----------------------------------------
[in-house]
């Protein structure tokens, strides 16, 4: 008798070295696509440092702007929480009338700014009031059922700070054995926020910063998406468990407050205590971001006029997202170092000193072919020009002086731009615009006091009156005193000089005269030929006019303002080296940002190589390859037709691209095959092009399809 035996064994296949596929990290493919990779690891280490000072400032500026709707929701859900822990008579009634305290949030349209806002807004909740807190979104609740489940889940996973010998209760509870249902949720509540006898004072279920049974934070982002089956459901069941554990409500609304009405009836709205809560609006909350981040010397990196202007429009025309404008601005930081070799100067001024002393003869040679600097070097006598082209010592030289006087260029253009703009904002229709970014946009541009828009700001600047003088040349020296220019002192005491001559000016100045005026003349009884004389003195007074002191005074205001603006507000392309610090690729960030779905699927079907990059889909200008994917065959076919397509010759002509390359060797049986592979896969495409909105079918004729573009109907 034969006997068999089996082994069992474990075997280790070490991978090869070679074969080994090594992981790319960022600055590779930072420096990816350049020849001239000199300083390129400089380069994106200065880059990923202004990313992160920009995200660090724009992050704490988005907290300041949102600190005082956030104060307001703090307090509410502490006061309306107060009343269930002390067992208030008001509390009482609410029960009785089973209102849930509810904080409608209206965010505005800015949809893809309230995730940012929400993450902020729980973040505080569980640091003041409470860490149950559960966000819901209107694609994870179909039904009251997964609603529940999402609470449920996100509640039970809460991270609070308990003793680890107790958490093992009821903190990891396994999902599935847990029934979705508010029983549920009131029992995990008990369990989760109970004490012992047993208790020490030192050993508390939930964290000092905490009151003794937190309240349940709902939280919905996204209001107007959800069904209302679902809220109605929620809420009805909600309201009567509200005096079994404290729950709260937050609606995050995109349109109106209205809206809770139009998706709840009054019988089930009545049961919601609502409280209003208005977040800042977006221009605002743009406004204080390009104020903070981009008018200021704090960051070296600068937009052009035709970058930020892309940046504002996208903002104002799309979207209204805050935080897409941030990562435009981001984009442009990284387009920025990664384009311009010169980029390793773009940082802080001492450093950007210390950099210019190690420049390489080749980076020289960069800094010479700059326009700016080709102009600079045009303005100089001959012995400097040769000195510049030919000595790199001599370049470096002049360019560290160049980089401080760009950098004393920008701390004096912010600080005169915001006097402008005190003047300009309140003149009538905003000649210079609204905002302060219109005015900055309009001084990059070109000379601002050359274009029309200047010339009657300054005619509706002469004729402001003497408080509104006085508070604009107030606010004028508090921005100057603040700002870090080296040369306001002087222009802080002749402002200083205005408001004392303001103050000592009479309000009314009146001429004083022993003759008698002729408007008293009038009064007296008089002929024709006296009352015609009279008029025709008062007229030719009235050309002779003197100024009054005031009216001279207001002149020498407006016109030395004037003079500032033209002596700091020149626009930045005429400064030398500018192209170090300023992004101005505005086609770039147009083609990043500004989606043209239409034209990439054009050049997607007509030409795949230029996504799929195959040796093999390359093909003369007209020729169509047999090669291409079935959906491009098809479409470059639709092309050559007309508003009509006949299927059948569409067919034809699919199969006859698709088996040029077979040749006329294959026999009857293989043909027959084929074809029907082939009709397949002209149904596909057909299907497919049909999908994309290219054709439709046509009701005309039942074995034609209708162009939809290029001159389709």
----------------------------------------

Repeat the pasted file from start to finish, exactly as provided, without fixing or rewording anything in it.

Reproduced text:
[in-house]
């Protein structure tokens, strides 16, 4: 008798070295696509440092702007929480009338700014009031059922700070054995926020910063998406468990407050205590971001006029997202170092000193072919020009002086731009615009006091009156005193000089005269030929006019303002080296940002190589390859037709691209095959092009399809 035996064994296949596929990290493919990779690891280490000072400032500026709707929701859900822990008579009634305290949030349209806002807004909740807190979104609740489940889940996973010998209760509870249902949720509540006898004072279920049974934070982002089956459901069941554990409500609304009405009836709205809560609006909350981040010397990196202007429009025309404008601005930081070799100067001024002393003869040679600097070097006598082209010592030289006087260029253009703009904002229709970014946009541009828009700001600047003088040349020296220019002192005491001559000016100045005026003349009884004389003195007074002191005074205001603006507000392309610090690729960030779905699927079907990059889909200008994917065959076919397509010759002509390359060797049986592979896969495409909105079918004729573009109907 034969006997068999089996082994069992474990075997280790070490991978090869070679074969080994090594992981790319960022600055590779930072420096990816350049020849001239000199300083390129400089380069994106200065880059990923202004990313992160920009995200660090724009992050704490988005907290300041949102600190005082956030104060307001703090307090509410502490006061309306107060009343269930002390067992208030008001509390009482609410029960009785089973209102849930509810904080409608209206965010505005800015949809893809309230995730940012929400993450902020729980973040505080569980640091003041409470860490149950559960966000819901209107694609994870179909039904009251997964609603529940999402609470449920996100509640039970809460991270609070308990003793680890107790958490093992009821903190990891396994999902599935847990029934979705508010029983549920009131029992995990008990369990989760109970004490012992047993208790020490030192050993508390939930964290000092905490009151003794937190309240349940709902939280919905996204209001107007959800069904209302679902809220109605929620809420009805909600309201009567509200005096079994404290729950709260937050609606995050995109349109109106209205809206809770139009998706709840009054019988089930009545049961919601609502409280209003208005977040800042977006221009605002743009406004204080390009104020903070981009008018200021704090960051070296600068937009052009035709970058930020892309940046504002996208903002104002799309979207209204805050935080897409941030990562435009981001984009442009990284387009920025990664384009311009010169980029390793773009940082802080001492450093950007210390950099210019190690420049390489080749980076020289960069800094010479700059326009700016080709102009600079045009303005100089001959012995400097040769000195510049030919000595790199001599370049470096002049360019560290160049980089401080760009950098004393920008701390004096912010600080005169915001006097402008005190003047300009309140003149009538905003000649210079609204905002302060219109005015900055309009001084990059070109000379601002050359274009029309200047010339009657300054005619509706002469004729402001003497408080509104006085508070604009107030606010004028508090921005100057603040700002870090080296040369306001002087222009802080002749402002200083205005408001004392303001103050000592009479309000009314009146001429004083022993003759008698002729408007008293009038009064007296008089002929024709006296009352015609009279008029025709008062007229030719009235050309002779003197100024009054005031009216001279207001002149020498407006016109030395004037003079500032033209002596700091020149626009930045005429400064030398500018192209170090300023992004101005505005086609770039147009083609990043500004989606043209239409034209990439054009050049997607007509030409795949230029996504799929195959040796093999390359093909003369007209020729169509047999090669291409079935959906491009098809479409470059639709092309050559007309508003009509006949299927059948569409067919034809699919199969006859698709088996040029077979040749006329294959026999009857293989043909027959084929074809029907082939009709397949002209149904596909057909299907497919049909999908994309290219054709439709046509009701005309039942074995034609209708162009939809290029001159389709």